Workshop on the future of the legal course book draws leading scholars and generates extensive press
A workshop at Seattle University School of Law that discussed alternatives to the heavy printed legal casebooks that have been used for more than a century still has people talking. It was organized by Deans Kellye Testy (Seattle University School of Law) and Ed Rubin (Vanderbilt), Ron Collins (First Amendment Center), and Professor David Skover.
There is a growing movement in the legal academy that seeks to move away from this traditional teaching method and to reform legal education. The reformers aim to better prepare students for the modern practice of law and to help them develop a broader range of skills than can be acquired solely by studying doctrine from appellate opinions.
Many law professors say they would be willing to embrace new pedagogical methods, if only there were some coherent re-conceptualization of the law school curriculum together with appropriate materials to use. Among various obstacles to the creation of alternative materials are the economics and the impracticalities associated with the print method of delivery. Not only is it costly to produce and update print books, but print itself may be an inadequate medium to advance the creative and interactive learning that reform efforts desire.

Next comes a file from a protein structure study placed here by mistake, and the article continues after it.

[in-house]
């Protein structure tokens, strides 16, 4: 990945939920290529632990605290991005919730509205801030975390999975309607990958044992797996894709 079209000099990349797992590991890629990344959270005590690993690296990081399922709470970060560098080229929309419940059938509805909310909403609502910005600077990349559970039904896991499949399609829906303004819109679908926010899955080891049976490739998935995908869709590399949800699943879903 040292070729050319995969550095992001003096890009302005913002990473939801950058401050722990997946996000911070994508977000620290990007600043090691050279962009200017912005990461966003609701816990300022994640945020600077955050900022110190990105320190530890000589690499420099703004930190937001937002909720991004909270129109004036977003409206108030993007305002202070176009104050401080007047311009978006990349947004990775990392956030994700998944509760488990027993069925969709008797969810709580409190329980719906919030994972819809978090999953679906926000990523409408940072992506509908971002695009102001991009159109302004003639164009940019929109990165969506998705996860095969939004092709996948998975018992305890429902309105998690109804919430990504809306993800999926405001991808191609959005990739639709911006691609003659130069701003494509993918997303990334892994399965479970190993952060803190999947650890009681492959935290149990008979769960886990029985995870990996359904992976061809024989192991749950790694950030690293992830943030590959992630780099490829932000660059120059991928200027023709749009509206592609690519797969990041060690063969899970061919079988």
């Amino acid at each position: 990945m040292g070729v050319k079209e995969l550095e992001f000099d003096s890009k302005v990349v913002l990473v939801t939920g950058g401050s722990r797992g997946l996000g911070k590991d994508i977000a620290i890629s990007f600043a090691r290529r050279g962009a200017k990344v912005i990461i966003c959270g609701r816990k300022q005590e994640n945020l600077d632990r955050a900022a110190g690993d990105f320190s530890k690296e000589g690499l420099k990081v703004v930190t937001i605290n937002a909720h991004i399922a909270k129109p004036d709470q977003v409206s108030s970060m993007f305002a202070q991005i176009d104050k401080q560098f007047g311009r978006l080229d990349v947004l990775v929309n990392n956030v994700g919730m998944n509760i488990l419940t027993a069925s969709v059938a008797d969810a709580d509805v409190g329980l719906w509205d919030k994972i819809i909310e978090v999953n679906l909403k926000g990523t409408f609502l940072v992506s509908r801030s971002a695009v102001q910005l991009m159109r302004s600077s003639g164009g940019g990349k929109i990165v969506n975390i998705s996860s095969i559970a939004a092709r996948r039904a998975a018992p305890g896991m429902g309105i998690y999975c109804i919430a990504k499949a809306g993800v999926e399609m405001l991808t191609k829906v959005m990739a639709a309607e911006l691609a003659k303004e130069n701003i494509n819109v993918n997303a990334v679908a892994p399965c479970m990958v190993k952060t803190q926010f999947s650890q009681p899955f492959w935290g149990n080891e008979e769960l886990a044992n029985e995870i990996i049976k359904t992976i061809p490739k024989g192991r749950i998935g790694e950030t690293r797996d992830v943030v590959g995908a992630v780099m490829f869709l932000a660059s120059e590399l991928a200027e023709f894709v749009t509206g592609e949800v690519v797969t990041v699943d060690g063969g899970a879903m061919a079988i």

Seattle University School of Law invited nationally prominent scholars in legal pedagogical reform to gather with key representatives from the National Conference of Bar Examiners, the print and electronic publishing industries, and significant Internet-based book ventures (including Amazon, Sony, Adobe, and others). Together, the workshop participants explored avenues for transforming the existing paradigms of legal education and course materials.
Among other questions, they considered questions such as (1) What fundamental changes in legal education are necessary, and how might such changes best be made at the national level? (2) How do the traditional curriculum and casebook constrain any such reform efforts? (3) What viable alternatives are there to the traditional print casebooks, as far as content and delivery systems are concerned? (4) What are the advantages and disadvantages of competing infrastructural designs for electronic delivery systems (including closed-source vs. open-source architecture) and the electronic devices for receiving and viewing such materials?
Seattle University School of Law gratefully acknowledges the generous support of Microsoft Corporation & Aspen Publishers.